Zimbabwe’s Charles Coventry hit 194 not out against Bangladesh. Zimbabwe lost. This equals the world record individual one-day international score. How do we all feel about that?
The original 194 not out was scored by Saeed Anwar against India 12 years ago. Even in these days of tree-sized bats and four yard boundaries, Anwar’s score has still never been bettered. Does Coventry’s knock warrant equal billing though? It pushes Viv Richards and Sanath Jayasuriya down a spot in the list of top ODI scores.
It’s common for people to effectively disregard Test scores against Bangladesh, but how do you feel about ODI records? Do they count? And does it even matter? Is the game played to establish a list of records or is it played against eleven opponents for victory in that particular match?
We haven’t seen him bat, but we’re fairly certain that Charles Coventry is a worse batsman than Viv Richards and this record in no way disproves that.
Rahul Dravid hit his 10,000th Test run today en route to his 25th Test hundred. It’s a little bit overshadowed by Sehwag’s triple hundred, but that’s pretty much the way it goes for Dravid.
Dravid was very much the support act for Sehwag yesterday, hitting 68 in a partnership worth 268. Stunning innings like Sehwag’s can’t happen without a batting partner though and it’s no coincidence that The Wall was protecting the other set of stumps during VVS Laxman’s sublime 281 against Australia as well. In between all the forward defensives he found time to tot up 180, which is some second fiddle – a second fiddle encrusted with rubies, played by a perfectionist, perhaps.
Today’s 111 saw Dravid’s average edge above that of the man who’s overshadowed him most throughout his career. Rahul Dravid averages 55.41 in Test cricket. Sachin Tendulkar now averages 55.31 after registering a duck. With Sehwag only adding 10 to his overnight total, perhaps he and Tendulkar were merely being gracious enough to give Dravid a day of his own.
We move that Dravid’s day becomes a national – no – international holiday, so that he’ll get the respect he deserves for all eternity. There’s nothing like a day off to heighten your appreciation of someone.
Virender Sehwag has now hit the fastest Test triple hundred. He was always likely to achieve it, which is perhaps the biggest compliment of all. A freak innings like Nathan Astle’s is one thing, but Sehwag does this kind of thing consistently. At the close of play Virender Sehwag was 309 not out and he’d scored those runs off just 292 balls, hitting 41 fours and five sixes.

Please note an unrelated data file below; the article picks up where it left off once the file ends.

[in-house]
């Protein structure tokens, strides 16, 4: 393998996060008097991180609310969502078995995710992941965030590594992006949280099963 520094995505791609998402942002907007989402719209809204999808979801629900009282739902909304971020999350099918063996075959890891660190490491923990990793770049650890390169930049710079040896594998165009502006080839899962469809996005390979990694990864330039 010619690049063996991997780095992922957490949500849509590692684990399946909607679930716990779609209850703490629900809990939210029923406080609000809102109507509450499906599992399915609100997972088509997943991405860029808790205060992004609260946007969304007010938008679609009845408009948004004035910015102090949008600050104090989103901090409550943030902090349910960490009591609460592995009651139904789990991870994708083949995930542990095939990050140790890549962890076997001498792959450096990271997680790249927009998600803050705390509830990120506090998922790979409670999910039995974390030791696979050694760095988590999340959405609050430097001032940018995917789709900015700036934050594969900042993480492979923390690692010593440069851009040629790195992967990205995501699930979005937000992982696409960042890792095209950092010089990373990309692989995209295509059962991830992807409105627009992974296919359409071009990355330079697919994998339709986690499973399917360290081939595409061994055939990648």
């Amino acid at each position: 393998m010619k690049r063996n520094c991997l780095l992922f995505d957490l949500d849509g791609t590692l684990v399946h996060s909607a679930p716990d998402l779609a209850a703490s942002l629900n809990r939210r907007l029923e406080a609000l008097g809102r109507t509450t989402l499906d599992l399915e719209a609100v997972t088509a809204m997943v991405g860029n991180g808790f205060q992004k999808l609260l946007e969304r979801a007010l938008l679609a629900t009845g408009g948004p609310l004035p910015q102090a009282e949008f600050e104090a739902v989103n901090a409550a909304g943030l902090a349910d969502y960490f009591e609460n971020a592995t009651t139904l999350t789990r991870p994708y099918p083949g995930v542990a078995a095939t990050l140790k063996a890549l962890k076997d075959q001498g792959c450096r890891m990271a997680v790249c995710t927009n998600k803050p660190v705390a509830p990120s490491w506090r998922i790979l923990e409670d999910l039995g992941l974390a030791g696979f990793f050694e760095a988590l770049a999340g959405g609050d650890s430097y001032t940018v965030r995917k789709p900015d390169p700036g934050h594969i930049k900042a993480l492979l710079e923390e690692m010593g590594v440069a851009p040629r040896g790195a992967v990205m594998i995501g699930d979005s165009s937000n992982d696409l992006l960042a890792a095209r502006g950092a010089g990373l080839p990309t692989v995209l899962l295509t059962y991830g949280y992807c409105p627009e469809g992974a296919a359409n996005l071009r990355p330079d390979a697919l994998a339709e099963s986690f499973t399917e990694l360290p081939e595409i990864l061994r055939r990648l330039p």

Sehwag’s hit 309 before, against Pakistan. It took him 375 balls. That shouldn’t be bettered, but it just was. Sehwag can also boast the second and seventh fastest Test double hundreds of all time (assuming this one still counts as the third fastest now that he’s gone past 300).
As we said earlier, no batsman other than Virender Sehwag can sustain this speed of scoring for such long periods. He has a unique ability to strike good balls for boundaries without offering chances. Can anyone else play such outrageous shots without seeming in any danger?
He’s only the third batsman to score two triple hundreds after Don Bradman and Brian Lara. Has he got any adrenaline left for tomorrow? Lara’s 400 will surely come under threat if he has. Ordinarily 91 runs is a long way, but Sehwag has so comprehensively shredded this South African team they’re liable to go foetal when they see him return to the crease. He’s made Rahul Dravid look like a tail-ender.
Virender Sehwag must surely be regarded as one of the greats now. Yes?
Opening partnerships are the most boring kinds of batting partnership – especially if it’s the first innings. There’s no context to the innings and you’re removing any doubt about the rest of the game. Let’s face it, after 415 runs without a wicket, it’s either going to be a South African win or a draw.
We admire it in for its cold remorselessness. We like players who don’t let the opposition have a sniff. But as records go, it’s not one of our favourites.
Must be a bit of a confidence booster though. Next innings, Smith and McKenzie can look at each other as they go out to bat and they can think to themselves: ‘We can bat for bloody ages together.’
Then McKenzie can think: ‘Smithy’s so strong’. And Smith can think: ‘McKenzie’s cover-driving’s dreamy.’ Then the pair of them will just drop their bats, discard their batting helmets and kiss.
Graeme Smith’s leg will bend at the knee and come up behind him.
It was Paul Collingwood. We’re sure he’s delighted with the honour. Muttiah Muralitharan is now the top Test wicket-taker of all time.
Murali’s had this record before of course, but no-one playing at present seems at all likely to overtake him, so we’ll assume that on this occasion, it’ll be his record for a while.
In this third paragraph, it’s customary to raise ‘the spectre’ of throwing allegations against Murali. The accusation is that he straightens his arm as he delivers the ball – this constitutes a ‘throw’ or a ‘chuck’ which is against the laws of cricket.
Even if he hadn’t been cleared of it 12 times, surely straightening your arm if you’re a spinner only makes it more difficult to land the ball where you want it to land. Go and try it next time there’s daylight – which’ll be about March in the UK. Straightening your arm only adds another variable into the mix.
If it’s really such an advantage, then his critics should just get out there and do it themselves. They should adopt his action and skip their way to 700-and-odd Test wickets at an average of about 21. That’s another thing, besides taking more wickets than anyone else, no-one around at present with more than a couple of handfuls of wickets can rival that average.
This piece should be more positive. Here are some links to some positive Murali articles:
Muttiah Muralitharan v England – 16 wickets in a match
First-hand experiences of facing Murali
Mahela Jayawardene reveals that you can’t master Muttiah Muralitharan